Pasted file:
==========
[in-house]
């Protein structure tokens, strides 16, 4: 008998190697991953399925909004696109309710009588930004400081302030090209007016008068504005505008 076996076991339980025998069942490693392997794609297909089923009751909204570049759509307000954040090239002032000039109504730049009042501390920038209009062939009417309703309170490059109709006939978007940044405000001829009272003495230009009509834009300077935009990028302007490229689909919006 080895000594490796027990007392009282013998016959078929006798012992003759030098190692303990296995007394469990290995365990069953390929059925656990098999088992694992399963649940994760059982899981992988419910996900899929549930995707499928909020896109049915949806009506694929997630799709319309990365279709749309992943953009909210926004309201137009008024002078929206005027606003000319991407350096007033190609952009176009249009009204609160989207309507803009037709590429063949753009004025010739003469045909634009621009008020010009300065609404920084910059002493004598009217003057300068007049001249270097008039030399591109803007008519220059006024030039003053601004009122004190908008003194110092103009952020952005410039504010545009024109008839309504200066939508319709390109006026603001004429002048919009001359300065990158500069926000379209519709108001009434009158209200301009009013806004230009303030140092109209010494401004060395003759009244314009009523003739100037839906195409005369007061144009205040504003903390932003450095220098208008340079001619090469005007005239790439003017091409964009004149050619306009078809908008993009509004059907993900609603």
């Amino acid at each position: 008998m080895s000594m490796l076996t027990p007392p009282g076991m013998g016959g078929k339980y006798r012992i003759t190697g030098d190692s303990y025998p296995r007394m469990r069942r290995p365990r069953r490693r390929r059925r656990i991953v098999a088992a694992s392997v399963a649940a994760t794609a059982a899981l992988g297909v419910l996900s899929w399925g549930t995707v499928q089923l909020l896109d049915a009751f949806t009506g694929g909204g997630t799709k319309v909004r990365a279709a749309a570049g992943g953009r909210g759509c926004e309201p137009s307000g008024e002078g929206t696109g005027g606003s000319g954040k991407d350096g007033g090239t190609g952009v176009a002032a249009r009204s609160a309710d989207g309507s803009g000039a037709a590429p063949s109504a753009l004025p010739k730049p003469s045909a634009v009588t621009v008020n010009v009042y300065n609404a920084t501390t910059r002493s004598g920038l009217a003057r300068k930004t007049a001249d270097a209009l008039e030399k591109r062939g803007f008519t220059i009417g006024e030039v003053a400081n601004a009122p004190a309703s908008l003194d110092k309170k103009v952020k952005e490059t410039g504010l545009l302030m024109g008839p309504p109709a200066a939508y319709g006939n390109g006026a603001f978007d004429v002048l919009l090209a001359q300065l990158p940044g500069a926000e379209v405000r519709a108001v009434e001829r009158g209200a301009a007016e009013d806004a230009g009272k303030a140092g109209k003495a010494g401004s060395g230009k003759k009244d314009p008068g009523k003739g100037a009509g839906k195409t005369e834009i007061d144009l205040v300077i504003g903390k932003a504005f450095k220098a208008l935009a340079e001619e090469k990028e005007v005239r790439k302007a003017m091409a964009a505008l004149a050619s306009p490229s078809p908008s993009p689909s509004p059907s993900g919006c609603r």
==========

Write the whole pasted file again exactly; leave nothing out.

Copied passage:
[in-house]
């Protein structure tokens, strides 16, 4: 008998190697991953399925909004696109309710009588930004400081302030090209007016008068504005505008 076996076991339980025998069942490693392997794609297909089923009751909204570049759509307000954040090239002032000039109504730049009042501390920038209009062939009417309703309170490059109709006939978007940044405000001829009272003495230009009509834009300077935009990028302007490229689909919006 080895000594490796027990007392009282013998016959078929006798012992003759030098190692303990296995007394469990290995365990069953390929059925656990098999088992694992399963649940994760059982899981992988419910996900899929549930995707499928909020896109049915949806009506694929997630799709319309990365279709749309992943953009909210926004309201137009008024002078929206005027606003000319991407350096007033190609952009176009249009009204609160989207309507803009037709590429063949753009004025010739003469045909634009621009008020010009300065609404920084910059002493004598009217003057300068007049001249270097008039030399591109803007008519220059006024030039003053601004009122004190908008003194110092103009952020952005410039504010545009024109008839309504200066939508319709390109006026603001004429002048919009001359300065990158500069926000379209519709108001009434009158209200301009009013806004230009303030140092109209010494401004060395003759009244314009009523003739100037839906195409005369007061144009205040504003903390932003450095220098208008340079001619090469005007005239790439003017091409964009004149050619306009078809908008993009509004059907993900609603």
């Amino acid at each position: 008998m080895s000594m490796l076996t027990p007392p009282g076991m013998g016959g078929k339980y006798r012992i003759t190697g030098d190692s303990y025998p296995r007394m469990r069942r290995p365990r069953r490693r390929r059925r656990i991953v098999a088992a694992s392997v399963a649940a994760t794609a059982a899981l992988g297909v419910l996900s899929w399925g549930t995707v499928q089923l909020l896109d049915a009751f949806t009506g694929g909204g997630t799709k319309v909004r990365a279709a749309a570049g992943g953009r909210g759509c926004e309201p137009s307000g008024e002078g929206t696109g005027g606003s000319g954040k991407d350096g007033g090239t190609g952009v176009a002032a249009r009204s609160a309710d989207g309507s803009g000039a037709a590429p063949s109504a753009l004025p010739k730049p003469s045909a634009v009588t621009v008020n010009v009042y300065n609404a920084t501390t910059r002493s004598g920038l009217a003057r300068k930004t007049a001249d270097a209009l008039e030399k591109r062939g803007f008519t220059i009417g006024e030039v003053a400081n601004a009122p004190a309703s908008l003194d110092k309170k103009v952020k952005e490059t410039g504010l545009l302030m024109g008839p309504p109709a200066a939508y319709g006939n390109g006026a603001f978007d004429v002048l919009l090209a001359q300065l990158p940044g500069a926000e379209v405000r519709a108001v009434e001829r009158g209200a301009a007016e009013d806004a230009g009272k303030a140092g109209k003495a010494g401004s060395g230009k003759k009244d314009p008068g009523k003739g100037a009509g839906k195409t005369e834009i007061d144009l205040v300077i504003g903390k932003a504005f450095k220098a208008l935009a340079e001619e090469k990028e005007v005239r790439k302007a003017m091409a964009a505008l004149a050619s306009p490229s078809p908008s993009p689909s509004p059907s993900g919006c609603r």